First of all, before I even entered the store front, I was greeted by loud Latin music and a bunch of men standing around. As I entered through the door, even more men sitting and standing and having a laugh or two as they waited for their turn. I immediately thought, this is a bad idea and began to turn around to leave. At that moment, the Barber caught my eye and nodded at me and pointed to a sofa. There, on the sofa, a young boy politely stood to his feet and offered me the sofa.

Then began the many nods of acceptance of my presence, and smiles of politeness, a gringo amongst the sea of Panamanians. The conversations in Spanish resumed and I sat there, as if I was a fly on the wall, waiting for my turn at the pile of food in the middle of the room!

As I looked around I thought, “All these men have short hair already and really, this should go quite fast”. And then I began to realize that this is an experience I need to soak up and take in. It’s not at all like it is in the U.S. Where you are a number and to get you in and out and paid quickly and onto the next. This is not a place for making your profit through assembly line haircuts. The process was more about a men’s club! Away from their women and much talk while you are being groomed. The average time for actual haircut is a customary half hour. It includes the cut, conversation, the hair on the neck is trimmed, and sharp blades run across your facial hair cleaning you up and creating a relaxed atmosphere.

Along with that, you are brushed with talcum powder and splashed with what I think is after shave. And when all is said and done, you get your bill. A request to pay $3.50!

This experience left me bewildered and it did not quite please my internal clock that is telling me “You need to hurry and you need to get this done”. That fight is over! I am now able to shut off that internal life bleeding clock!

My style with my hair and the bald spots that suddenly appeared this past year now require me to be more specific with my needs. Along with having a full beard that is cut down to nothing, I, along with Casa de Montaña’s previous Manager, have come up with a schematic that relays the message to my Now Permanent Barber. My hair cut seems perfect to me every time! Of course the cost has gone up! I now pay $7.50 for my haircut and beard trim. Which includes a softener that is placed on my beard. In the U.S. my cost was never less than $25.00 with tip. Here, I tip well, I feel that they need to make a living wage.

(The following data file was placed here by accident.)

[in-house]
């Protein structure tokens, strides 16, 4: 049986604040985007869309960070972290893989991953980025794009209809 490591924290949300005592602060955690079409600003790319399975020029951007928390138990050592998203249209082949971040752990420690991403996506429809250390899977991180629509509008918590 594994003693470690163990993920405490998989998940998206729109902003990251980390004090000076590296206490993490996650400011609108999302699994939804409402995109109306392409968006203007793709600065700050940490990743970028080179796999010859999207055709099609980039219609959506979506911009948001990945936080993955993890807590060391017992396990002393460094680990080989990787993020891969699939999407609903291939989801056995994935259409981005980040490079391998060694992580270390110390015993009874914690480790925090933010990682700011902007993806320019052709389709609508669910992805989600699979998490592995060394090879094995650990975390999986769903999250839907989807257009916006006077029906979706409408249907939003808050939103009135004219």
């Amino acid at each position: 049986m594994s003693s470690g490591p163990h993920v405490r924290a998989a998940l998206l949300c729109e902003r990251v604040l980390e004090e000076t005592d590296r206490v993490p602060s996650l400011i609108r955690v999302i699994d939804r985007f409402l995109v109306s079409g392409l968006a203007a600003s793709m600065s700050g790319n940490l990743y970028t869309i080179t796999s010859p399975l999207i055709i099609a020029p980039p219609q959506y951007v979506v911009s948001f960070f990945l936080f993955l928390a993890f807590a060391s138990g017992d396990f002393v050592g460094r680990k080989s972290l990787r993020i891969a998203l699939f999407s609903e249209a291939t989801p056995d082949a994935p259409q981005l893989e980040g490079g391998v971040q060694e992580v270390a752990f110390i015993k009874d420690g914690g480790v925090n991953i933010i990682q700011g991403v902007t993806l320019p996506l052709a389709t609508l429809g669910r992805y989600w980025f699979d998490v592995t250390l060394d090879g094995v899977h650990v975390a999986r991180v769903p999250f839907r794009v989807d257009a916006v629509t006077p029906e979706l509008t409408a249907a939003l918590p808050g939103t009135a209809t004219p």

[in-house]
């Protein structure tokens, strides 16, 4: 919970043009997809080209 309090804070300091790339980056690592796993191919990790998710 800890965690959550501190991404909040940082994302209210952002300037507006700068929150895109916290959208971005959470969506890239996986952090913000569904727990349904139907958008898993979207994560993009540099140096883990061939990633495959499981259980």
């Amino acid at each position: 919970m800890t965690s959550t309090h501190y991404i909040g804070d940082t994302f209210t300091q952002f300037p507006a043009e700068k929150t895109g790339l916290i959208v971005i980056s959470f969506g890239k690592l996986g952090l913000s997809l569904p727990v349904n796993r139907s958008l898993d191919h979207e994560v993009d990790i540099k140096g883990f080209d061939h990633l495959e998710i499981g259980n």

And, what’s amazing to me is that these Barbers are keeping up with the trends that are desired by young and old! Recently Casa de Montaña’s own Office Manager Generoso (Meaning Generous) received a fairly new haircut. Something from the 80’s that is being revived! Take a look and let us know what you think?

The only thing that is missing from my haircut here in Boquete, Panama that I had in the U.S. is a glass of wine or beer while you are getting your haircut. But, you can have that when you come and stay with us as we offer you a free glass of either one daily! While you are here, come and plan on checking out the Barber!

 

For you women, there are many hairdressers here as well, from high end to English speaking. Your experience will be equally great. And, though I don’t know about the cost, you can fill in the blanks for us!

Having your haircut while on vacation at Casa de Montaña Bed & Breakfast, can actually take away that feeling of “I have to get this done and get on with my day” Shut down your “internal lecturer” and enjoy a haircut while vacationing in Boquete, Panama!

Martes de Mercado en Boquete: Donde hay algo para todos!

Blog por Terry Richmeier

Traducido por Generoso Guerra

Cuando venga y se quede con nosotros aquí en Casa de Montaña Bed & Breakfast, se le servirá un desayuno internacional diferente todos los días con la mayoría de los productos que provienen de los vendedores del mercado de los martes. Además de eso, si está aquí un martes, lo alentaremos a ir al mercado de los martes y verifique los diferentes productos locales hechos a mano y de cultivo que tiene para ofrecer. El mercado está abierto de 9 a.m. a 12 del mediodía y se encuentra al otro lado del pequeño puente del centro de la ciudad en el edificio conocido como el Teatro BCP. El mercado ofrece algo para todos. Nuestros favoritos especiales son productos horneados de Mort’s Bakery, productos sin gluten de Panadería Gluten Free Gold, chocolate de diseñador “Chox” y productos frescos de Anna. Mientras esté en el mercado, ¡vea de qué se tratan las “Conversaciones del martes”! A continuación se muestra una historia de la experiencia de Joyce Kinnear con los martes Martes y las conversaciones de los Martes: